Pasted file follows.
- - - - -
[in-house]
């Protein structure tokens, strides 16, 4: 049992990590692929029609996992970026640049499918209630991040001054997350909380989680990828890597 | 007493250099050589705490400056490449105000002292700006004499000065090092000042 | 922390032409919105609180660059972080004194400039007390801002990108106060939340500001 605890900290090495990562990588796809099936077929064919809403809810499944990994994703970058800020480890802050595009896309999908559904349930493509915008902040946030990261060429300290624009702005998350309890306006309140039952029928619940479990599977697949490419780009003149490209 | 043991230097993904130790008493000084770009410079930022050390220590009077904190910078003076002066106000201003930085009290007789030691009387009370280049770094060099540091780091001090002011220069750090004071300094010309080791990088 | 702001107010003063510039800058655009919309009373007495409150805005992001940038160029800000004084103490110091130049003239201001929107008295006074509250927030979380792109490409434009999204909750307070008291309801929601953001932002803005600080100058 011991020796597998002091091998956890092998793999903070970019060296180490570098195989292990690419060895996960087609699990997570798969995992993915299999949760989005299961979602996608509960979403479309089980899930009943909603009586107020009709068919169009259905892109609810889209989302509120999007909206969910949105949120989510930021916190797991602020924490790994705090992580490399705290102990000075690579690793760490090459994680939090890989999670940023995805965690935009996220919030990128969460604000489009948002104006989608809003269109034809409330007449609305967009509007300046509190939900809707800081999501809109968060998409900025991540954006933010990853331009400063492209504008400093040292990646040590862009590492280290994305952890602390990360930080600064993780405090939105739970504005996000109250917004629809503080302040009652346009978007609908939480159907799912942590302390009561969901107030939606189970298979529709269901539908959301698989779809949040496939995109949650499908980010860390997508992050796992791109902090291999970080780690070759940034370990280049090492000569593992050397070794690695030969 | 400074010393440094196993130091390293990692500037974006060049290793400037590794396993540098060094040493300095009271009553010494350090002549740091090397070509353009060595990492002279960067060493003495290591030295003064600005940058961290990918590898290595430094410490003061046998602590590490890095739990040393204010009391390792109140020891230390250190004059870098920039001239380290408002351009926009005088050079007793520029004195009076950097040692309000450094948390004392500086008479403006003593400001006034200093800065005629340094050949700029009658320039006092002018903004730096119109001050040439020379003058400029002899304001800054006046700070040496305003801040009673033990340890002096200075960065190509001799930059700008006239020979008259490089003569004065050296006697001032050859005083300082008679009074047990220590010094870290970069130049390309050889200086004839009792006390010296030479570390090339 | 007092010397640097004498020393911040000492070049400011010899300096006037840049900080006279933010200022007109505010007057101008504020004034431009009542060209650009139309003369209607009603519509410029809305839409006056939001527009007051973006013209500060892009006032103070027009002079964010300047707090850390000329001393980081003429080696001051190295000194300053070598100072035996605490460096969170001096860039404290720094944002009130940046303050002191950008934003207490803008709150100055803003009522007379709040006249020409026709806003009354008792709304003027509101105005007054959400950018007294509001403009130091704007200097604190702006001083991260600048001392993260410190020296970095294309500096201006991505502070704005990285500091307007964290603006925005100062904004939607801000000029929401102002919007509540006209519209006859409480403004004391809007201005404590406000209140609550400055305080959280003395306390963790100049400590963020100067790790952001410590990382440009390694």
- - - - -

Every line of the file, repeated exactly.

[in-house]
């Protein structure tokens, strides 16, 4: 049992990590692929029609996992970026640049499918209630991040001054997350909380989680990828890597 | 007493250099050589705490400056490449105000002292700006004499000065090092000042 | 922390032409919105609180660059972080004194400039007390801002990108106060939340500001 605890900290090495990562990588796809099936077929064919809403809810499944990994994703970058800020480890802050595009896309999908559904349930493509915008902040946030990261060429300290624009702005998350309890306006309140039952029928619940479990599977697949490419780009003149490209 | 043991230097993904130790008493000084770009410079930022050390220590009077904190910078003076002066106000201003930085009290007789030691009387009370280049770094060099540091780091001090002011220069750090004071300094010309080791990088 | 702001107010003063510039800058655009919309009373007495409150805005992001940038160029800000004084103490110091130049003239201001929107008295006074509250927030979380792109490409434009999204909750307070008291309801929601953001932002803005600080100058 011991020796597998002091091998956890092998793999903070970019060296180490570098195989292990690419060895996960087609699990997570798969995992993915299999949760989005299961979602996608509960979403479309089980899930009943909603009586107020009709068919169009259905892109609810889209989302509120999007909206969910949105949120989510930021916190797991602020924490790994705090992580490399705290102990000075690579690793760490090459994680939090890989999670940023995805965690935009996220919030990128969460604000489009948002104006989608809003269109034809409330007449609305967009509007300046509190939900809707800081999501809109968060998409900025991540954006933010990853331009400063492209504008400093040292990646040590862009590492280290994305952890602390990360930080600064993780405090939105739970504005996000109250917004629809503080302040009652346009978007609908939480159907799912942590302390009561969901107030939606189970298979529709269901539908959301698989779809949040496939995109949650499908980010860390997508992050796992791109902090291999970080780690070759940034370990280049090492000569593992050397070794690695030969 | 400074010393440094196993130091390293990692500037974006060049290793400037590794396993540098060094040493300095009271009553010494350090002549740091090397070509353009060595990492002279960067060493003495290591030295003064600005940058961290990918590898290595430094410490003061046998602590590490890095739990040393204010009391390792109140020891230390250190004059870098920039001239380290408002351009926009005088050079007793520029004195009076950097040692309000450094948390004392500086008479403006003593400001006034200093800065005629340094050949700029009658320039006092002018903004730096119109001050040439020379003058400029002899304001800054006046700070040496305003801040009673033990340890002096200075960065190509001799930059700008006239020979008259490089003569004065050296006697001032050859005083300082008679009074047990220590010094870290970069130049390309050889200086004839009792006390010296030479570390090339 | 007092010397640097004498020393911040000492070049400011010899300096006037840049900080006279933010200022007109505010007057101008504020004034431009009542060209650009139309003369209607009603519509410029809305839409006056939001527009007051973006013209500060892009006032103070027009002079964010300047707090850390000329001393980081003429080696001051190295000194300053070598100072035996605490460096969170001096860039404290720094944002009130940046303050002191950008934003207490803008709150100055803003009522007379709040006249020409026709806003009354008792709304003027509101105005007054959400950018007294509001403009130091704007200097604190702006001083991260600048001392993260410190020296970095294309500096201006991505502070704005990285500091307007964290603006925005100062904004939607801000000029929401102002919007509540006209519209006859409480403004004391809007201005404590406000209140609550400055305080959280003395306390963790100049400590963020100067790790952001410590990382440009390694």